For the first time in Canadian drug regulatory history, experts who advise Health Canada queried drug company officials in public yesterday and heard the views of consumers as they prepared to recommend how, or if, controversial painkillers known as cox-2 inhibitors should be used in Canada.
The pharmaceutical giants, forced to withdraw or suspend sales of two of the three former blockbuster drugs over concerns about heart risks and other potentially serious side effects, presented mounds of clinical data supporting their products.
Pfizer indicated it would like to bring back Bextra. Merck was coy about its plans for Vioxx, the biggest seller but the first off the market. And Novartis said it intends to seek regulatory approval for its cox-2, Prexige, if the panel's recommendations are favourable to the drugs.
Spokespeople for groups representing communities of chronic-pain sufferers argued for continued access to the drugs for people with crippling conditions such as rheumatoid arthritis.
But given the hearing's intent -- to allow the public a voice in, and a window on, the drug regulatory process -- there was surprisingly little live input from average pain sufferers or cox-2 users.
While e-mailed comments from 48 individuals were synthesized for the panel, only three of 12 public presentations were from individuals. And the divergence of their arguments underscored the confusion that surrounds the safety of these drugs.
A 28-year-old woman who has suffered from rheumatoid arthritis for half her life said Bextra -- suspended from the Canadian and U.S. markets in early April because of an elevated risk of a life-threatening skin reaction -- made a measurable difference in her quality of life. "I'm constantly faced with the risks associated with these medications, but it enables me to garden, play the piano, cross country ski, swim and live a full life. But this life is dependent on the availability of the right medications, such as cox-2s," Laurie Proulx told the panel.
But Kassandra Poirier, 19, whose mother died of a heart attack while taking Vioxx, pleaded with the panel to blackball the drug for good. "Now that you know this drug is lethal, I would hope you recommend that Vioxx not be put back on the market," she said with anger in her voice.
She offered no proof that the drug contributed to her mother's death.
Michael Hynes, a chronic-pain sufferer who takes Celebrex -- the sole remaining cox-2 currently available in Canada -- said he fears for the continued availability of the drug. "I appreciate Health Canada's concern for my health, but in the final analysis, I should, as an adult, be able to weigh all the risks and decide my own course of action," said Mr. Hynes, 60, who has taken Celebrex for six years, despite having a history of heart disease.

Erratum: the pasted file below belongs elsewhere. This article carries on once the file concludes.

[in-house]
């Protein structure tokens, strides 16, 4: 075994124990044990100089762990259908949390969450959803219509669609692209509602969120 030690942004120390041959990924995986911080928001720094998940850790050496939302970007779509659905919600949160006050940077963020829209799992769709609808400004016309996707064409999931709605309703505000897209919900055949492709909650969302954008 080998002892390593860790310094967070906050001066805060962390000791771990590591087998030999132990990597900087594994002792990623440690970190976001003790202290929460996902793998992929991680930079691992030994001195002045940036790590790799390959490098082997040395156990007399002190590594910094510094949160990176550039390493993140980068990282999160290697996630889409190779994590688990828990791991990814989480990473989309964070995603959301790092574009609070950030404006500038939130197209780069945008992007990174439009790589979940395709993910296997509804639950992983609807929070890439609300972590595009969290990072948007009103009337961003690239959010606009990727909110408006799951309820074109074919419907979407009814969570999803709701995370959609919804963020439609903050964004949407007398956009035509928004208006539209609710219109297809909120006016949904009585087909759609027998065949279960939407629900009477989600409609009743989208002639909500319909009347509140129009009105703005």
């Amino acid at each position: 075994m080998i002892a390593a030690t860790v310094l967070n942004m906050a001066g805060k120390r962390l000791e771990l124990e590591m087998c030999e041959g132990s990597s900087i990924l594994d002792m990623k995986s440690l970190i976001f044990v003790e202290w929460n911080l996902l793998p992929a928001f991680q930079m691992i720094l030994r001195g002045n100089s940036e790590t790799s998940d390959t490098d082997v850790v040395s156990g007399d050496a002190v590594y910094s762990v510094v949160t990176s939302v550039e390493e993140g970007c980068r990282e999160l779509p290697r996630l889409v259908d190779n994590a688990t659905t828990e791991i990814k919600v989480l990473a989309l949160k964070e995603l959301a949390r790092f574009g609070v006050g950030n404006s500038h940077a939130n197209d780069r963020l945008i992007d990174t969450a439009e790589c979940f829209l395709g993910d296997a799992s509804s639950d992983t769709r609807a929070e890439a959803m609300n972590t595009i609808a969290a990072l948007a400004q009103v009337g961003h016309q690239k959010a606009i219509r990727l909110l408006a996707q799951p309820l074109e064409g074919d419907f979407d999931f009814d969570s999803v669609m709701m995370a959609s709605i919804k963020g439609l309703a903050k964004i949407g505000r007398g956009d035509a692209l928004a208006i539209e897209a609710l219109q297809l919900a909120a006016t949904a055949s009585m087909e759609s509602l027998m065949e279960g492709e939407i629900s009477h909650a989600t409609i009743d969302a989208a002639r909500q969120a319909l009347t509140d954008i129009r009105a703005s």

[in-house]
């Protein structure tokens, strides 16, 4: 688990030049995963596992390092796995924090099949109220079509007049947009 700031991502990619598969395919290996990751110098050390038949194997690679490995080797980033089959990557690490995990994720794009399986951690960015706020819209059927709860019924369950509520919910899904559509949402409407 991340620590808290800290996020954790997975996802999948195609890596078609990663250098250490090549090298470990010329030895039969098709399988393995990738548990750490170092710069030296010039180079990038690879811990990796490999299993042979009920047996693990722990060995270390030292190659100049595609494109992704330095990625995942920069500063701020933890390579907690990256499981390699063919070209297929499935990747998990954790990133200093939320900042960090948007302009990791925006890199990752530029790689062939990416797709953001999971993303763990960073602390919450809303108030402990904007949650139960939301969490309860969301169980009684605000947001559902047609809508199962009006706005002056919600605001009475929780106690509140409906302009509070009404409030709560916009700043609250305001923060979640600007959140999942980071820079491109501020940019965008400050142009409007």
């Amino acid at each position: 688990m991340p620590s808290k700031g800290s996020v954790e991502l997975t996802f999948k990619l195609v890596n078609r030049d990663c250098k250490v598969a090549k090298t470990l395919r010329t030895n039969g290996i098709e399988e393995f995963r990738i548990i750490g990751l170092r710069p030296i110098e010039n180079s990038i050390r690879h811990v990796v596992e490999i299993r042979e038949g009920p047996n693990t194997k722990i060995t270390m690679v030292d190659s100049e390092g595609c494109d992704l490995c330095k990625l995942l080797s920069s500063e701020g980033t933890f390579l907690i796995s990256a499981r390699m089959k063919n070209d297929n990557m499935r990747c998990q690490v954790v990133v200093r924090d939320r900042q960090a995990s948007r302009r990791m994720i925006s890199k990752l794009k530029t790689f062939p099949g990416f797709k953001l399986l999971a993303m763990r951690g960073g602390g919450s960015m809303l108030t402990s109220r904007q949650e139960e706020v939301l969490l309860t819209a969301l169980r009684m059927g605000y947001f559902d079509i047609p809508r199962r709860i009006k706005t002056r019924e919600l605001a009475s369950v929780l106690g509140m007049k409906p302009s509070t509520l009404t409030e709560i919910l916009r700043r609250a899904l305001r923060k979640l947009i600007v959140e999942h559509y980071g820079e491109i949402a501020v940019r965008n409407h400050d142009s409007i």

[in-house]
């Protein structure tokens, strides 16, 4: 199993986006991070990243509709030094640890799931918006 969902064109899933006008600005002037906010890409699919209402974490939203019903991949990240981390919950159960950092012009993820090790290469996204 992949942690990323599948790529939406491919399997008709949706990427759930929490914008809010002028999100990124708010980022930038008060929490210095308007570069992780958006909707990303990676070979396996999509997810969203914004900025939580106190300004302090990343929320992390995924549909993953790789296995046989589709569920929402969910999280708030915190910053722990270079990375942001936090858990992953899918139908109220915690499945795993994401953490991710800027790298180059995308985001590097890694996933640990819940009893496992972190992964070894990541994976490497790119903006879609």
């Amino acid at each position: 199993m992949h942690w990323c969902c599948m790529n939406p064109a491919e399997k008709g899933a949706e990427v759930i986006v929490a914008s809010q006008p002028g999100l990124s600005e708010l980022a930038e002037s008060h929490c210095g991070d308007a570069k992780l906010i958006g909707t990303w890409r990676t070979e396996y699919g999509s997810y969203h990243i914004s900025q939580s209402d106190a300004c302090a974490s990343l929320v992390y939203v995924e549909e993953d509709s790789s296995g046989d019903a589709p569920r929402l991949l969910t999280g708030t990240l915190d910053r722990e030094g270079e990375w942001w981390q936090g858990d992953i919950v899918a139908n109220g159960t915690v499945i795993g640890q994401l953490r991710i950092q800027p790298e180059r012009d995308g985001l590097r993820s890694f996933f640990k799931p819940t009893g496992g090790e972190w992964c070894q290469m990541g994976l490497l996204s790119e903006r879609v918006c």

In a piece of ironic timing, the British Medical Journal published two new studies adding to the growing body of evidence suggesting that some of the drugs elevate the risk of heart events -- sometimes fatal -- in some users.
A British study showed Vioxx users were nearly one-third more likely to have a heart attack than people who hadn't taken the drug in the past three years. It also found increased risk for users of two other painkillers, ibuprofen and diclofenac, which are in a class called non-steroidal anti-inflammatory drugs or NSAIDs.
The Health Canada panel has also been asked to look at whether scientific evidence points to risk of heart events from these commonly used drugs.
A second study, by researchers at McGill University, found Celebrex was safer than Vioxx and NSAIDs for elderly patients with congestive heart failure.
A commentary in the journal suggested the findings of both studies should be interpreted with caution, as neither provided clear data on pre-existing risk factors in the patients that might have clouded the findings.
The disparities in the burgeoning scientific literature and the heartfelt and contradictory views of the public highlight the difficulty facing Health Canada's expert panel, which includes cardiologists, rheumatologists and gastroenterologists.
"It is a complex issue," said chair Dr. Andreas Laupacis, president of the Institute for Clinical Evaluative Sciences in Toronto.
The issue is made more difficult by the fact that chronic pain sufferers, for whom the drugs have been a godsend, make up a small portion of those who used cox-2s. Savvy marketing turned expensive drugs originally meant for a small subset of the population into the pain-control drugs of choice for a broad spectrum of society.
Health Canada's options are relatively limited, Dr. Laupacis noted in an interview. Drugs can be ordered off the market or approved with conditions. But once they are on the market, there's no way of controlling how doctors prescribe them. And stern warnings in the product monographs are unlikely to change prescribing practices, he said.
"There ain't going be any one quick fix, that's for sure. Especially since these drugs are so potentially useful in such a wide variety of individuals," he said.
The expert panel meets in camera Friday to start fleshing out its recommendations, which Dr. Laupacis said he hopes will be issued within about three weeks.
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